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The Harmonists built hedge labyrinths in their communities to symbolize their spiritual journey.
Courtesy The Indiana State Museum and Historic Sites

Rapp methodically planned this village, which he named “New Harmony.” First, he sent a small group of highly skilled farmers and craftsmen to establish crops, lay the grid for the village, and construct buildings. The land was mostly swamp, which they drained after many of the initial settlers died from malaria. The community members replaced their first log cabins with timber-framed brick buildings. In 1815, the remaining Pennsylvania Harmonists moved to New Harmony. By 1819, the community had expanded to 20,000 acres, was composed of over 150 buildings, and had earned money from its wool carding and spinning factory, brewery, distillery, vineyards, and winery. They constructed homes for families and a Community House dormitory for young single people. They also built a hedge labyrinth—as they did in all three of their villages in the U.S.—to symbolize their difficult spiritual journey.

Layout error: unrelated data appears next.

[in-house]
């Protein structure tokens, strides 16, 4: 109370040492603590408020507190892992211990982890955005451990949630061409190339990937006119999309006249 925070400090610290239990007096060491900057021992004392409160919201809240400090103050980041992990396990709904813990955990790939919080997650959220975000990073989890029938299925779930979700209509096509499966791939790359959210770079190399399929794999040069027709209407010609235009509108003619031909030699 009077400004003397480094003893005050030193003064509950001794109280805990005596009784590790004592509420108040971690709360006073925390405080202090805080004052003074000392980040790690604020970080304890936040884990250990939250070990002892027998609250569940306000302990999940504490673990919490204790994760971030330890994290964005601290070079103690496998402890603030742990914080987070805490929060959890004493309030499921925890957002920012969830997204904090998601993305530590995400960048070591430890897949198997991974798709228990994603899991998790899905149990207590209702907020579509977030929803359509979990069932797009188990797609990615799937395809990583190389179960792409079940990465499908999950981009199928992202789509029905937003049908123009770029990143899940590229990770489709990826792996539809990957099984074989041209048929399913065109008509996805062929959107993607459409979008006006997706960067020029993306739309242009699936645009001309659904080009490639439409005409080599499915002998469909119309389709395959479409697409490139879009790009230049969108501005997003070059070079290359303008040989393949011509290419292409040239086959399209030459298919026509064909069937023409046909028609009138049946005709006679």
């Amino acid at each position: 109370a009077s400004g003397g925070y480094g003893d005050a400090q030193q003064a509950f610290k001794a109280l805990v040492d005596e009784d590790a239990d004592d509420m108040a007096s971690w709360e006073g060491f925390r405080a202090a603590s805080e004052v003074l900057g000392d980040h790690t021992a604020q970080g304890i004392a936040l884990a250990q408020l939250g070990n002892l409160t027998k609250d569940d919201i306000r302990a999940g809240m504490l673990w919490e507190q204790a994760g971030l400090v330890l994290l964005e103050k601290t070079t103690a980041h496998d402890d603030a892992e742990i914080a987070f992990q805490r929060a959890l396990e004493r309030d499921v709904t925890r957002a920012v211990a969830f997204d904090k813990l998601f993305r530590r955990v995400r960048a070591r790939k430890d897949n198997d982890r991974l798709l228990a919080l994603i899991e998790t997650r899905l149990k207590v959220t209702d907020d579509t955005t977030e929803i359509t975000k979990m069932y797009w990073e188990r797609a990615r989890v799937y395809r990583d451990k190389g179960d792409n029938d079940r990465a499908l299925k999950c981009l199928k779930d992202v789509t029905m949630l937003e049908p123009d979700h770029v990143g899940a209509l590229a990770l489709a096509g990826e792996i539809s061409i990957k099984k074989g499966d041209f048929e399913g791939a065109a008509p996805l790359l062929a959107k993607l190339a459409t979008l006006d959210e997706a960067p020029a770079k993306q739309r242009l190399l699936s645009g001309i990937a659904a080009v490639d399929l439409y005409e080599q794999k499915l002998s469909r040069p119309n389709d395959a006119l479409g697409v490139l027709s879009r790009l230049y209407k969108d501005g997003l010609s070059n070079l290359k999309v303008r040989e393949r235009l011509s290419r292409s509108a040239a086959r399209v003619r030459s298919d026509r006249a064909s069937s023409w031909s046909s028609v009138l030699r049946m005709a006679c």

“They milled all the wood and formed all the bricks—they were just so forward thinking,” says Meagan Patterson, a New Harmony resident and site manager for the Indiana State Museum and Historic Sites. “The quality of their work is why these buildings are still standing.”

But the Harmonists still ran into problems with their neighbors. Meanwhile, they were far away from both markets for their goods and like-minded groups, including other German immigrants and religious separatists. (The Harmonists were in conversation with other groups, like the Shakers, and even used the Shakers’ formula for brick wash on their buildings in New Harmony.) Rapp had another prophecy related to the second coming of Christ and decided to move back to Pennsylvania in 1824—just 21 years after arriving in Indiana—for another fresh start.

The Indiana village was no longer needed. The Harmonists decided to cash out.


Ornate brick building with arches in the facade and white trim.